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On the Other Hand: Ten Minutes of Torah - Pinchas: Religious Extremism

On the Other Hand: Ten Minutes of Torah - Pinchas: Religious Extremism

By: 
Rabbi Rick Jacobs

In this week’s Torah portion, we read the story of Pinchas who kills an Israelite out of zealous belief. There are many who equate “people of faith” with zealotry, doing anything to ensure the continuation of a religion or peoplehood. But how can we turn that definition around to the idea that  "people of faith" are good, kind, caring people who tend to their community? We should not let religion be hijacked by zealots – not in the bible, and not today. Rabbi Rick Jacobs, president of the Union for Reform Judaism, examines Parashat Pinchas.

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Transcript

Welcome to episode 27 of On the Other Hand: Ten Minutes of Torah, a podcast presented by ReformJudaism.org. Each week we reflect on more than 2,000 years of Jewish wisdom in just 10 minutes with modern day commentary on the weekly Torah portion. Of course, we think there are plenty of ways to interpret Torah. We want to hear what you think. So talk to us on Twitter, our handle is @URJ. Like us at Facebook.com/ReformJudaism, and subscribe to the podcast on iTunes. This week, Rabbi Rick Jacobs, the president of the Union for Reform Judaism, will teach us about Parashat Pinchas. He'll ask us how we can safeguard our communities from being defined by zealots. 

This week we focus our attention on Parashat Pinchas. Pinchas, in the Jewish tradition, is a very, very problematic individual. He literally is going along one day and he sees an Israelite doing something so offensive that he literally, not only intervenes, but he kills them. He is filled with this righteous zealotry. He is the quintessential zealot. A person whose faith literally makes him froth at the mouth. And some in our circle of interpreters say he is such a righteous defender of our people, but others see, in his zealotry, the most dangerous and dark side of faith. We are living in a moment in the 21st century when there is a greater and greater number of people, both Jewish and non-Jewish, who are literally defining themselves as not religious. They call themselves, in using the language of demography, “nones.”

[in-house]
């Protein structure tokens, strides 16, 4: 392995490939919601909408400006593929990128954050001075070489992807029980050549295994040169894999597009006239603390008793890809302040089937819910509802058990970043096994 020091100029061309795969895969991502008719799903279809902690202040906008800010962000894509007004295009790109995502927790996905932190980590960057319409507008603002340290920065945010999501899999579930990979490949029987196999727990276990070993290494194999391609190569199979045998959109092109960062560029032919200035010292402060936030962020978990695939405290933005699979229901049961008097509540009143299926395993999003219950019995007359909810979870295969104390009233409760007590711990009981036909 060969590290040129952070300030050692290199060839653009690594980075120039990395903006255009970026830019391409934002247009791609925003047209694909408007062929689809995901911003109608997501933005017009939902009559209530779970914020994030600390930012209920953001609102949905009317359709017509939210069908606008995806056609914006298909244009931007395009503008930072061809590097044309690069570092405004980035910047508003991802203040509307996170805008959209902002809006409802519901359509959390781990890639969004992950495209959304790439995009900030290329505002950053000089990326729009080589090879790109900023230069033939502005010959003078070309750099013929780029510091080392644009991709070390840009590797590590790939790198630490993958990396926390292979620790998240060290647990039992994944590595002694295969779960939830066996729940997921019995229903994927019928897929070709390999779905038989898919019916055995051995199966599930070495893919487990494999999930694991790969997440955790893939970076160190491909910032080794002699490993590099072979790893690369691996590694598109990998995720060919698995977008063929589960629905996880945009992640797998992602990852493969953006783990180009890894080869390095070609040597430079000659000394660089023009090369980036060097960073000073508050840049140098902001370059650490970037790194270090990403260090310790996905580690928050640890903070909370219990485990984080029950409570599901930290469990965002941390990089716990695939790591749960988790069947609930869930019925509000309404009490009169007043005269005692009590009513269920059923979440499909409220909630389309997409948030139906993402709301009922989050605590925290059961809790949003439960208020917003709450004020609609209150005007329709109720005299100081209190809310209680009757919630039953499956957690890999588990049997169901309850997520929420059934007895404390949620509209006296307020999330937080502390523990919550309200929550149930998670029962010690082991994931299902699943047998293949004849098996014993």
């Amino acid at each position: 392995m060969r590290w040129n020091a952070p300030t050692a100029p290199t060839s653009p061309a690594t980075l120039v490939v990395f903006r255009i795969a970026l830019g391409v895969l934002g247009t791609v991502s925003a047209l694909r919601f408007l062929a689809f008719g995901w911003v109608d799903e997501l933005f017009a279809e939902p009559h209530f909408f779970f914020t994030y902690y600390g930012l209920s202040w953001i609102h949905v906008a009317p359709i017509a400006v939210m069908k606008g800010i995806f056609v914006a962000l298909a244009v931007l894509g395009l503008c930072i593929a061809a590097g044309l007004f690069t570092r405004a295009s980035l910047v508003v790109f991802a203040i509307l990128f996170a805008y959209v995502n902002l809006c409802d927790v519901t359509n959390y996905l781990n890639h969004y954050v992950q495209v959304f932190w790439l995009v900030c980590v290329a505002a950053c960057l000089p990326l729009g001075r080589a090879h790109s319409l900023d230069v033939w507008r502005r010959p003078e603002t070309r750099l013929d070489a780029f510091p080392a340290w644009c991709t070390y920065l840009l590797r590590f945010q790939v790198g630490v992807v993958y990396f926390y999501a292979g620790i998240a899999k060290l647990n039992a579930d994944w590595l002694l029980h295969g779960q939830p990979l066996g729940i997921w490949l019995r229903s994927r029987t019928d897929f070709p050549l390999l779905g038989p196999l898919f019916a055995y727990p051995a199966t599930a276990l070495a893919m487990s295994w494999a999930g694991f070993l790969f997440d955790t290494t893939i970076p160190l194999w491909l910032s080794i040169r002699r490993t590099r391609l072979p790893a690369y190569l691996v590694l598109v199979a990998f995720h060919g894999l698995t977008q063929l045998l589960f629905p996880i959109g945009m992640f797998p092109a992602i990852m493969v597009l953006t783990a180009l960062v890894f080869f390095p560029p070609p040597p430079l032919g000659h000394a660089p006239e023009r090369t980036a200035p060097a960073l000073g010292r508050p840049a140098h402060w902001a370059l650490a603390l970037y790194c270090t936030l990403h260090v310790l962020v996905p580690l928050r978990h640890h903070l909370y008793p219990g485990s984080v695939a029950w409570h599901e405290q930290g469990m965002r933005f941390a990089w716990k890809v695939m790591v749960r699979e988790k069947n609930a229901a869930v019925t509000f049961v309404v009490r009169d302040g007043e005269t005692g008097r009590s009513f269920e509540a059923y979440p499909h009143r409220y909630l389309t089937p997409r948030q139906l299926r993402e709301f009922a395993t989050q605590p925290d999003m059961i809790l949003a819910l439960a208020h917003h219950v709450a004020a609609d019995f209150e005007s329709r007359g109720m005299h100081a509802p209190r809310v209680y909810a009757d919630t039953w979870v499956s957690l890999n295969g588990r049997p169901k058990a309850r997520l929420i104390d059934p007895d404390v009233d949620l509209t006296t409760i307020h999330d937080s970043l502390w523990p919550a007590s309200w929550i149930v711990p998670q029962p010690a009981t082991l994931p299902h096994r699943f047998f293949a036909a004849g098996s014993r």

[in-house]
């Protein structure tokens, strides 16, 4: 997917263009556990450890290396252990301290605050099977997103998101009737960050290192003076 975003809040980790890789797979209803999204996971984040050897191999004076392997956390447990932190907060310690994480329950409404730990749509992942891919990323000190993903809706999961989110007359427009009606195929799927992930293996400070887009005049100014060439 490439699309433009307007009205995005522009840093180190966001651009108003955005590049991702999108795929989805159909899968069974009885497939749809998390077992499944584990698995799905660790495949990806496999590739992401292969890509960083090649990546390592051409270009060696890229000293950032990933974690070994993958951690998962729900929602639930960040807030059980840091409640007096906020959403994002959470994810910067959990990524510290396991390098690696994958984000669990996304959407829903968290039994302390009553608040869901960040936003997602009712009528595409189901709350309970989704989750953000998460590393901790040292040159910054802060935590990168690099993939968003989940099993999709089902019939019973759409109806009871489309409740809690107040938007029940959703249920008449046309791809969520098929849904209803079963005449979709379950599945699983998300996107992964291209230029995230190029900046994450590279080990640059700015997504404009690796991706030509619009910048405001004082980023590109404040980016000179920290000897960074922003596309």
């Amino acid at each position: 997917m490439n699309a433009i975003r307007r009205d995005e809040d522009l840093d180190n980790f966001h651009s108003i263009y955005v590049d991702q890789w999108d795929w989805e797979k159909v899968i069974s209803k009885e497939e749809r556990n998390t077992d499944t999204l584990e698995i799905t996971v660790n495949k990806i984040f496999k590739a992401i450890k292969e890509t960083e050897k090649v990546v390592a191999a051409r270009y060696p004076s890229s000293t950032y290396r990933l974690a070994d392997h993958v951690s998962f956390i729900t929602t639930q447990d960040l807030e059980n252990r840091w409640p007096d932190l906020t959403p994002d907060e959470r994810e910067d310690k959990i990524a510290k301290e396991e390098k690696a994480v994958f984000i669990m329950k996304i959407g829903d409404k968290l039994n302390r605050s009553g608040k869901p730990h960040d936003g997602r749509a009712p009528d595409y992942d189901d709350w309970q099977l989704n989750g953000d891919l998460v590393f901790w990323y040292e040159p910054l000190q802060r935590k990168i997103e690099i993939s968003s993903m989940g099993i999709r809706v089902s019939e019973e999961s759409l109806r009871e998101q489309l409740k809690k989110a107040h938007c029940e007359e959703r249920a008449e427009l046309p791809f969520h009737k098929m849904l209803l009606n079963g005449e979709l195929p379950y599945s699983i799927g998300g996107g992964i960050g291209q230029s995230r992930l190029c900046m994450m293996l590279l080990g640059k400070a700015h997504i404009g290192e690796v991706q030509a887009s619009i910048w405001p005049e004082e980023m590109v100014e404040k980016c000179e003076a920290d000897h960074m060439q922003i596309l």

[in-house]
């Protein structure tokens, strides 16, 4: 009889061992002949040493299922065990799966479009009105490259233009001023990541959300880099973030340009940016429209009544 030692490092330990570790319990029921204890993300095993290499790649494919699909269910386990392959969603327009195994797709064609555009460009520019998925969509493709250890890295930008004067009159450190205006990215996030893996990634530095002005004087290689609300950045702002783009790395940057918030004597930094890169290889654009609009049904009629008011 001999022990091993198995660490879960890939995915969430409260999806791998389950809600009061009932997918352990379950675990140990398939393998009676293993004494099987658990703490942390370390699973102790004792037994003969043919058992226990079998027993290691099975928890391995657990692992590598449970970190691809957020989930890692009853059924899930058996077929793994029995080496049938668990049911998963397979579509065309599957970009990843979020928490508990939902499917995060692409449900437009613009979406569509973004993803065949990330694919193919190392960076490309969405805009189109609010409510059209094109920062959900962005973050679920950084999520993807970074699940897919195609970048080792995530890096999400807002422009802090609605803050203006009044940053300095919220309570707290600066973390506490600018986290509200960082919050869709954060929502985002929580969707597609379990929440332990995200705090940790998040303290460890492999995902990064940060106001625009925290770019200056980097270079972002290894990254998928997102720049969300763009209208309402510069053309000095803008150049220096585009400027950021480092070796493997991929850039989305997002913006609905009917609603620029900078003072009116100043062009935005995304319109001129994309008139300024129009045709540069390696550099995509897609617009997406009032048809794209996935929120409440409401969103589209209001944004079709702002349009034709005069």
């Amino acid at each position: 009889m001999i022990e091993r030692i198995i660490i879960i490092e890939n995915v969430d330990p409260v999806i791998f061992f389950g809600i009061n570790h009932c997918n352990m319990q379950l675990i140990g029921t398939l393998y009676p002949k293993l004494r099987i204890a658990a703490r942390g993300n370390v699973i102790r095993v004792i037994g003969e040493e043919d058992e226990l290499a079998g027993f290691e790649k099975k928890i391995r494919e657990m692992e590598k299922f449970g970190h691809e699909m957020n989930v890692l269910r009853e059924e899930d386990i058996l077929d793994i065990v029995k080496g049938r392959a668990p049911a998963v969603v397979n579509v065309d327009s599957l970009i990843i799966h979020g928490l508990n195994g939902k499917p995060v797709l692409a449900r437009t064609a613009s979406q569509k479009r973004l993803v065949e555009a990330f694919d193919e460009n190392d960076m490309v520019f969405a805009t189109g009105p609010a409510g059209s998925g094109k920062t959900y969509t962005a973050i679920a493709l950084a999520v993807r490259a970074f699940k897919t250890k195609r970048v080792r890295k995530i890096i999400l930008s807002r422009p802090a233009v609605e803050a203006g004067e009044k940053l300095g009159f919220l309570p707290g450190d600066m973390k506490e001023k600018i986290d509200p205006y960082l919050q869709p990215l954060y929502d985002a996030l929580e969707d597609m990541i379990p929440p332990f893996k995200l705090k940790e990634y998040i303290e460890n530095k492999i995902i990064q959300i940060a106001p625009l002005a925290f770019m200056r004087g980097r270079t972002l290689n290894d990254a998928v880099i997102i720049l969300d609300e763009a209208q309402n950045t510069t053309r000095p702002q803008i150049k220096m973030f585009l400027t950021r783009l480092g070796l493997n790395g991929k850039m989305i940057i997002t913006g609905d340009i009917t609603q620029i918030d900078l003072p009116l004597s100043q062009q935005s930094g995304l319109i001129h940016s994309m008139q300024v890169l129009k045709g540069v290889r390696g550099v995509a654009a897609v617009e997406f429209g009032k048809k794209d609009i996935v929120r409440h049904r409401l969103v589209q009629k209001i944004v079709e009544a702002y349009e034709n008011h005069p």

When they look at the choices, are you religious, are you this, are you that, they say none of the above. And one of the things, actually, I think grows out of Parashat Pinchas, many, many modern people say, is that what it means to be a person of faith, that you're so filled with zealotry, with righteousness, with certainty, with intolerance? If that's what it means to be a religious person, you know what? I don't want any of it. And so people define themselves against that and say I am none of those choices. Our tradition, obviously, has many different models of what it means to be a person of faith, a person of kindness, a person of love, a person of deep commitment to the well-being of others. So we are at a moment to try and kind of flip back what it means to be a person of faith. 

So when someone says none of the above, it's not that they don't want to be people of kindness, people of goodness, people of generosity, people of deep commitment to others and to community. More and more people want to be that. So we have a typology of what it means to be faithful. Is it to be a religious zealot? And we look around the world, and there are so many faith communities that have their zealots. We all do. And, unfortunately, they get a disproportionate share of the attention. We focus so much on them because they scare us, and they make us wonder what faith might someone be practicing, that they would literally harm others out of their zealotry, out of their sense of righteousness. So we're fighting for the very substance of what it could mean to be a person of faith, particularly in the 21st century. Can we actually turn it around?